Partly because of that partnership, cemented by Comair's introduction of regional jet service in 1993, Cincinnati remains one of the only hubs created after deregulation that has remained a hub.

Cincinnati now provides more than 600 flights a day nonstop to 128 destinations, including three in Europe. More are on the way next year, with the addition of Rome and Amsterdam. A direct flight to Honolulu was added this month. Compare that with fewer than 30 destinations and just over 100 flights in 1977, the year before deregulation.

"We would not have international service if not for the hub, and we'd probably have just a little more than we did back in the 1970s, because we're not that big a market by ourselves," says airport aviation director Bob Holscher.

Piedmont no longer exists, swallowed up by US Airways long ago, while Dayton became a minor destination.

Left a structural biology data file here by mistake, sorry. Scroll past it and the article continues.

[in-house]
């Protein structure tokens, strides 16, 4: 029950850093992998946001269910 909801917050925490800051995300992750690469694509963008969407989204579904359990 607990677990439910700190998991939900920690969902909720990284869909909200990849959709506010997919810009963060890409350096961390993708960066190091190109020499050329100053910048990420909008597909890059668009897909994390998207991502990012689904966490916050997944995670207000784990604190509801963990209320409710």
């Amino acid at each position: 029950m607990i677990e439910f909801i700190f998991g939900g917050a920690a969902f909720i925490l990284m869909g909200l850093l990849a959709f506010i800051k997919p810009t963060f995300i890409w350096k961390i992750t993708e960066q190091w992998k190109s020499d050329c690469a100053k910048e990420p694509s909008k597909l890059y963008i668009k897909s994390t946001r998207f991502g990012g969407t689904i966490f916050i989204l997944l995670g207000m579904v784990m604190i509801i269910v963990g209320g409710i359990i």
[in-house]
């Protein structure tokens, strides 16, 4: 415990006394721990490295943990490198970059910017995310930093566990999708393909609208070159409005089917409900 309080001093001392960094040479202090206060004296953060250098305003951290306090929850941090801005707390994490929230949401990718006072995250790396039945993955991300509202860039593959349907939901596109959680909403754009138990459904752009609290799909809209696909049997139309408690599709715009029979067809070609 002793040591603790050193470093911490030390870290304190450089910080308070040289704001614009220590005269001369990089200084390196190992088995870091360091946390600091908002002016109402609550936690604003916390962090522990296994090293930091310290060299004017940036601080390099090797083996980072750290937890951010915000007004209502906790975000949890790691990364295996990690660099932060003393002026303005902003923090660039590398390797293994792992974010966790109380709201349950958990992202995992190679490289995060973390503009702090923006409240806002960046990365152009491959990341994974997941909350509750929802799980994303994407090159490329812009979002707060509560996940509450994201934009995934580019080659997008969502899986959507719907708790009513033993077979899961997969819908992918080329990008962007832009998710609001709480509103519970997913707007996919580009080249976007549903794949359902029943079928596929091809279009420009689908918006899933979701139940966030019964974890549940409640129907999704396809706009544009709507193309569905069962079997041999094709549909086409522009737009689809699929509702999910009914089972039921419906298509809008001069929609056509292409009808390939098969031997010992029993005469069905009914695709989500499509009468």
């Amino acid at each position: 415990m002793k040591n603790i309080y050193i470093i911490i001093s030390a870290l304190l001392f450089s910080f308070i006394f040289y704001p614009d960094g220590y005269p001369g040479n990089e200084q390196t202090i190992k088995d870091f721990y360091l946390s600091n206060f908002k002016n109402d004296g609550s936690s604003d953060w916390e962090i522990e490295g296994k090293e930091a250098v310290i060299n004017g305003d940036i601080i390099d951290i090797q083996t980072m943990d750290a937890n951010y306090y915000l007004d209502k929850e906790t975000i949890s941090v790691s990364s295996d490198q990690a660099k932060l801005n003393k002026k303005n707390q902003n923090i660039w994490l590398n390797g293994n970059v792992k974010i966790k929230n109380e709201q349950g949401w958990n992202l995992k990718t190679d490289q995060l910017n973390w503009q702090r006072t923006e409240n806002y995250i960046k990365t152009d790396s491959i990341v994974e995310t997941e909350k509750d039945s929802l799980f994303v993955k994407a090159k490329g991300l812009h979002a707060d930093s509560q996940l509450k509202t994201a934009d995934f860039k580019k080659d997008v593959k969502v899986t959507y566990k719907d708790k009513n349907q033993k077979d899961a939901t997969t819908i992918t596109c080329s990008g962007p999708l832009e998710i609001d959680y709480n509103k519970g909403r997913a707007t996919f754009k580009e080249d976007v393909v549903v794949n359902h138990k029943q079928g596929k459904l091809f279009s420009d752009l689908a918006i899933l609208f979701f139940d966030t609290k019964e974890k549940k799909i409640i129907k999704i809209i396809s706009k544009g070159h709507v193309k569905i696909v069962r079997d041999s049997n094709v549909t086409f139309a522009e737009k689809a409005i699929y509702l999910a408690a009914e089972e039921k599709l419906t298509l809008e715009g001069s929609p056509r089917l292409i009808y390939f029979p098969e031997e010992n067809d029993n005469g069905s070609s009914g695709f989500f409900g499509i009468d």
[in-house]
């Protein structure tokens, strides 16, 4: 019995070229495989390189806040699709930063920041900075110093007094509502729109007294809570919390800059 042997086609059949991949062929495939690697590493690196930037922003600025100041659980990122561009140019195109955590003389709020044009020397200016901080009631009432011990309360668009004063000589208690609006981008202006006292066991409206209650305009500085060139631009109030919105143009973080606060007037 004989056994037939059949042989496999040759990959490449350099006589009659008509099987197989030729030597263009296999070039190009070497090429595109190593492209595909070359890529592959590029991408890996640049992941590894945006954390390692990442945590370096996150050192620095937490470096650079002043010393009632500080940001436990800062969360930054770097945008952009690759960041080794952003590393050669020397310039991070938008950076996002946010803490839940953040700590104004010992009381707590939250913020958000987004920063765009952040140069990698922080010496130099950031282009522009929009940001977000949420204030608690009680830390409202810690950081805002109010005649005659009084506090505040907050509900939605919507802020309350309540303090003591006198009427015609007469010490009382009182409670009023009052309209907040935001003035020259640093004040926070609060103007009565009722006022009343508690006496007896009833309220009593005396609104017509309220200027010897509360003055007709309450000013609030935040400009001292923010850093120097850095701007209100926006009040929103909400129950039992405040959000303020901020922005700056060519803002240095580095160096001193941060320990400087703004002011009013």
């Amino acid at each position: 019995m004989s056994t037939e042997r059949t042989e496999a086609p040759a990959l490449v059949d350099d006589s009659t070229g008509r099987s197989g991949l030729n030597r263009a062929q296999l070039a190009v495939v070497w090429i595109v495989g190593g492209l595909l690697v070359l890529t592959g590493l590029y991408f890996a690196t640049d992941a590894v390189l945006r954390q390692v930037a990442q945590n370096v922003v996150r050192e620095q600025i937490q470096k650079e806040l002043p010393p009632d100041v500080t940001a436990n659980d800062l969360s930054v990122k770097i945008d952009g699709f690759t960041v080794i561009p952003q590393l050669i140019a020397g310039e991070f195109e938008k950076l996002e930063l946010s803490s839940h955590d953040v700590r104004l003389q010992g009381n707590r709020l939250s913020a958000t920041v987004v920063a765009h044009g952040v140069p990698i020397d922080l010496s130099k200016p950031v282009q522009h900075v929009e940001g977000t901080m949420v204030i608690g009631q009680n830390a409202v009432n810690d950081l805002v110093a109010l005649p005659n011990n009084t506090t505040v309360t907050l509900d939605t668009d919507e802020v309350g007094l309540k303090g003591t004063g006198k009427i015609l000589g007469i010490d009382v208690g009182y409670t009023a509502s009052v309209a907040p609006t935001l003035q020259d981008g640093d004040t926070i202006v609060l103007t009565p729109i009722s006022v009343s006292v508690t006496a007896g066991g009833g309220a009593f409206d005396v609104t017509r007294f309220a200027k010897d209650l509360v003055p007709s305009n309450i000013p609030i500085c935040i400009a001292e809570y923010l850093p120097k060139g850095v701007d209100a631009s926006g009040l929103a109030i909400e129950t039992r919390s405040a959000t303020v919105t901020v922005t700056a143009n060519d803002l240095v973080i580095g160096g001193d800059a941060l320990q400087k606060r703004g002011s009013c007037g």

Glass half-empty

Cincinnati has paid for the right to call itself a hub city.

Average air fares were 56 percent more than the national average when comparing similar flights and markets in the second quarter of this year. That's tied for the highest premium in the country, according to the Transportation Department, with only White Plains, N.Y., passengers paying as much.

Based on local ridership and average fare figures, that disparity equates to about a $100 million surcharge that Cincinnati area passengers pay annually to help the region keep the hub, which provides Delta control over 92 percent of the seats on planes leaving here. The fare disparity has gotten so great that more than a quarter of Tristate travelers use other airports.